The creation of a business culture committed to sustainability will depend on high quality leadership. Every year, Edie holds a conference in the UK to focus on sustainable business leadership – to look ahead to the emerging agenda, and to identify the current state of best practice. This year, the focus was very much influenced by the rising profile of climate change and the profound implications for how businesses create wealth.
Mallen Baker is the host of the Mallen Baker Podcast (please refer to the link at the end), a podcast aimed at change makers. Since its launch last year, he has interviewed a number of the leading figures who were brought together at this conference. Environmentalist Jonathon Porritt, head of sustainability for Marks & Spencer Mike Barry, and conference chair Solitaire Townsend.
Here he reviews the central messages that they, and other speakers, gave to the conference.
At the Edie Sustainable Leaders Conference in the UK, the tone for the event was set by a stark warning by long-time environmentalist Jonathon Porritt, who said that what counts as leadership today won’t count as leadership tomorrow. In other words, we need to be bolder, and to move faster.
He adopted a frankly apocalyptic tone as he drew attention to recent forecasts by oil giants BP and Shell predicting that the fossil fuel contribution to the global energy mix would be identical in 2050 to today – a statement that flies in the face of everything we understand about the science of what we need to do in the coming decades.
Not one business leader, he noted, criticised the companies’ projections.
But it was perhaps an honest reflection of the fact that, although we see individual examples of leadership and change, the macro economy is still firmly wedded to what he described as “a linear mindset”. In other words, it runs on a model based on ‘extract, make, use, throw away’ rather than a circular one that eliminates waste.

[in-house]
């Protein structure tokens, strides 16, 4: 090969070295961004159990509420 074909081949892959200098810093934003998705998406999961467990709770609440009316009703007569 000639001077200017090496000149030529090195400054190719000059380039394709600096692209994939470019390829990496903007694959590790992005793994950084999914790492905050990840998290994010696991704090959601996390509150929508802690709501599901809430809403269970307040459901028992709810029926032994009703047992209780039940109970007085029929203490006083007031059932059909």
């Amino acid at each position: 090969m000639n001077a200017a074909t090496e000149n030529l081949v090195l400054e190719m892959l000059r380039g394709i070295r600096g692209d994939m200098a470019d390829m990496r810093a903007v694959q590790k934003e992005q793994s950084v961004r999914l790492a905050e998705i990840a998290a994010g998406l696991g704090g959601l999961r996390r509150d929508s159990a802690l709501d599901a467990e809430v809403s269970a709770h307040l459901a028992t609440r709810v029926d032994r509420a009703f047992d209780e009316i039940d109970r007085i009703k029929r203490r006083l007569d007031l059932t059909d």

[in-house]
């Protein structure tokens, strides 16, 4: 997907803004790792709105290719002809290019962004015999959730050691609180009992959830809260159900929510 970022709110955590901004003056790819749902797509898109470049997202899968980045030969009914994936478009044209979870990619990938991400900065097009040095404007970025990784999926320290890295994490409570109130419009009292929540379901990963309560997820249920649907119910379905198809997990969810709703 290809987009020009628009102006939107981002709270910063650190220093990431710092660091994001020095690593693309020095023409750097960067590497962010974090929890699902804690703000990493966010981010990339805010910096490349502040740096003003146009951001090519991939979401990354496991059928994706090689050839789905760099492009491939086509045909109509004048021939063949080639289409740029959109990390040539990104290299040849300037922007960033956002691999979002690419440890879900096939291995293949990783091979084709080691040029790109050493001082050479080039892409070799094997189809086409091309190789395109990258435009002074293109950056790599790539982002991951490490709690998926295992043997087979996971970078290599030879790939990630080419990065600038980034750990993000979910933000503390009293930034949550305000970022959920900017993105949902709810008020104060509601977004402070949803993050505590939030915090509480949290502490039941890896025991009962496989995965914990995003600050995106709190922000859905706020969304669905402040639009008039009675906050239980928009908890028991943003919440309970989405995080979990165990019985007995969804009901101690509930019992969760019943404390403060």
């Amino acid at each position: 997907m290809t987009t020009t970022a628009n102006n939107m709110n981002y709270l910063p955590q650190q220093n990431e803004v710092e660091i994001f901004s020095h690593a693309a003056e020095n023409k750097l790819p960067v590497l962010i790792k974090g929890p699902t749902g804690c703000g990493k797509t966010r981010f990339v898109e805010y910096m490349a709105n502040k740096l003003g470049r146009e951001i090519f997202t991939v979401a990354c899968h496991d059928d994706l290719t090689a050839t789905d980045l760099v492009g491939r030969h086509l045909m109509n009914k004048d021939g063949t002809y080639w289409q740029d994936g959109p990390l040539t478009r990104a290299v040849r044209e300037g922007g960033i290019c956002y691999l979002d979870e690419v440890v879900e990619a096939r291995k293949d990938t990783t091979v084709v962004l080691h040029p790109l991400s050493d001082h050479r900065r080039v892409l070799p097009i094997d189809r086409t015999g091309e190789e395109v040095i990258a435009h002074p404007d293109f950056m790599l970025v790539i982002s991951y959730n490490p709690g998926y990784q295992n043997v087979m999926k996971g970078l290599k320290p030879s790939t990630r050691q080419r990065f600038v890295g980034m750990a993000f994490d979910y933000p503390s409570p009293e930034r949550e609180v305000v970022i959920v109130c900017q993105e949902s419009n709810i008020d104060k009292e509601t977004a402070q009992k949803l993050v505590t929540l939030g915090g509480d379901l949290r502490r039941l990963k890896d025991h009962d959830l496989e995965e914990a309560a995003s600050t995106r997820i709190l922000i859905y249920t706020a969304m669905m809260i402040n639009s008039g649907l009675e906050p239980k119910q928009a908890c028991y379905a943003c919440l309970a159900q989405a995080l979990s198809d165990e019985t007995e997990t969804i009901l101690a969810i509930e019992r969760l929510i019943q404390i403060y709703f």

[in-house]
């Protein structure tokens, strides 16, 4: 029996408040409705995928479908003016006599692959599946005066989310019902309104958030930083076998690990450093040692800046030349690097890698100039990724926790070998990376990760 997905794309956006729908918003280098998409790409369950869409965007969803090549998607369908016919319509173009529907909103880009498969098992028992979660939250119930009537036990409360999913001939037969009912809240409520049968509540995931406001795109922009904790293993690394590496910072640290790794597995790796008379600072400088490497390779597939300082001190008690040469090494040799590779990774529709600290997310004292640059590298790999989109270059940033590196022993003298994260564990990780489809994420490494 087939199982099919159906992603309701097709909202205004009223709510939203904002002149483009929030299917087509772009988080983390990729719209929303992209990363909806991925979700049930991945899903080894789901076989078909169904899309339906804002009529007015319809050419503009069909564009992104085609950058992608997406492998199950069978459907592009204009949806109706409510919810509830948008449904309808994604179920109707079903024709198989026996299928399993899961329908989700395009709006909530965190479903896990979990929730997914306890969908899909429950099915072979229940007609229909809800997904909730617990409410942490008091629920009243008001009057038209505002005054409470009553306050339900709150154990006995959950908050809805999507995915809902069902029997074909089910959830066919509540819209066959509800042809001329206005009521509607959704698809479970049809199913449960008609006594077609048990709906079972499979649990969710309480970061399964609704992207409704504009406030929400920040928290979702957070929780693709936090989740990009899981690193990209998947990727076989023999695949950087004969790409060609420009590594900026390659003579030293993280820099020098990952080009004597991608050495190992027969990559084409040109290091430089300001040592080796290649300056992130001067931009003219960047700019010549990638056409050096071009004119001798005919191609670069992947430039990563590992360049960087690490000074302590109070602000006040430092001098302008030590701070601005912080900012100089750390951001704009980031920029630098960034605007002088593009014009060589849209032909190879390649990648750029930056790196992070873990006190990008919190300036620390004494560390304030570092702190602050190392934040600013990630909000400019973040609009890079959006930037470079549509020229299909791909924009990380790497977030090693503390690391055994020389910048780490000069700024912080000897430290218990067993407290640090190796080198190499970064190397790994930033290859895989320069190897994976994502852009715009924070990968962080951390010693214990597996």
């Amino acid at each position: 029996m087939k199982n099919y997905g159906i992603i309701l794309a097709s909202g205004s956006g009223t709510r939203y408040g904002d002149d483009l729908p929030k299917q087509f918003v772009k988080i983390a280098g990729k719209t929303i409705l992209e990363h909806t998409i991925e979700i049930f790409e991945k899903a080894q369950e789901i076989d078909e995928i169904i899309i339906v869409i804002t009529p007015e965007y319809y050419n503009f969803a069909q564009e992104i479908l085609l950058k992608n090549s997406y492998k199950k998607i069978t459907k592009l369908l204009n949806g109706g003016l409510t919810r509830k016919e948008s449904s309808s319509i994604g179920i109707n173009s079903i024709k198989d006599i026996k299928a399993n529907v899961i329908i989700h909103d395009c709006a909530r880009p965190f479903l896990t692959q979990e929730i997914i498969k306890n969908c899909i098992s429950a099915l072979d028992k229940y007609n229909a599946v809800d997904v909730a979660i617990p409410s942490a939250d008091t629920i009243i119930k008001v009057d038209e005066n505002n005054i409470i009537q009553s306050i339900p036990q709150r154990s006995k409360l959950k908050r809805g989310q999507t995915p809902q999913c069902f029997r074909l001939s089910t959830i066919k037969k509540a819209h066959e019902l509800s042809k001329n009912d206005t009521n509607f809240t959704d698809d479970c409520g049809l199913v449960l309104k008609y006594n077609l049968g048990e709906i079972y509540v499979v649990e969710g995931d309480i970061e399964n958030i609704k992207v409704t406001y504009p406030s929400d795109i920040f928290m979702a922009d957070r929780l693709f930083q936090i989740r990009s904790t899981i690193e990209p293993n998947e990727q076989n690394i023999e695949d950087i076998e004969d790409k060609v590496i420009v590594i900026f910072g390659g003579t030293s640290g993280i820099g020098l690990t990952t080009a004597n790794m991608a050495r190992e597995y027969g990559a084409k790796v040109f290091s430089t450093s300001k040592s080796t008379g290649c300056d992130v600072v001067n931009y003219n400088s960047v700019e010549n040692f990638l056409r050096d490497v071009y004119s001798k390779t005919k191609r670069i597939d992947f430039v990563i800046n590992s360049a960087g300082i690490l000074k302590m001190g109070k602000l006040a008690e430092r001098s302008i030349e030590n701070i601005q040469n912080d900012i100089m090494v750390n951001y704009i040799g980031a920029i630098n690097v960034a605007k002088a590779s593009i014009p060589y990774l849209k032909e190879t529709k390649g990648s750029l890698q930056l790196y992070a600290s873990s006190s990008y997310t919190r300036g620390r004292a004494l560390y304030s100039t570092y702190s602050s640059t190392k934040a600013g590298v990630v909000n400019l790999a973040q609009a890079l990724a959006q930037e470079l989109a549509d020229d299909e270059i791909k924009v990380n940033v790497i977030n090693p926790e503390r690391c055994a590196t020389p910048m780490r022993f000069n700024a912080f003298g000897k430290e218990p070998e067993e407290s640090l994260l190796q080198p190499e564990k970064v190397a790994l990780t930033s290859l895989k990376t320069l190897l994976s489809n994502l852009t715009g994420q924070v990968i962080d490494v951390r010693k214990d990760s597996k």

Individual examples of good practice won’t matter, he concluded, unless we can reshape the macro economy. Not only do we need to end the silence about the climate emergency we find ourselves in, but also it is time to stop being sympathetic with companies that “pay wretched wages to their poorest employees on the grounds of competitiveness”.
It was a sobering start to the event, and although most agreed with the principles, not everybody agreed with the tone. Conference facilitator Solitaire Townsend, co-founder of the change consultancy Futerra, respectfully disagreed with Jonathon Porritt’s pessimism. She argued instead that positivity in campaigning is needed to give people motivation and hope for change, and that there is plenty to be optimistic about in the progress that is being made.
Conference organiser Edie provided some data on the subject by launching its latest annual survey of sustainable business leaders. It confirmed that sustainability professionals in the UK had struggled to keep focus with the national issue of the moment, the UK’s looming exit from the European Union, inevitably becoming a major area of focus.
Companies had, however, put a lot of work into another major issue of public concern, that of single-use plastics and the accumulation of plastic waste in the environment. Some had identified that the benefit of focusing on a very specific issue was that you could move quite quickly on it. However, it could also have significant unintended consequences.
For instance, food retailers often pointed out that there was an inverse relationship to the amount of plastic packaging used and the amount of food waste that was generated. So it’s important to tackle problems in a more holistic way with an eye to some of the inevitable trade-offs that are involved, rather than simply jumping onto a single-issue bandwagon.
The survey apparently concurred with Jonathon Porritt’s bleak view in one regard – the majority saw the struggle with short-term business models as being the principal challenge for 2019, along with the struggle to influence the behaviour of consumers to be willing to consume in a more sustainable way.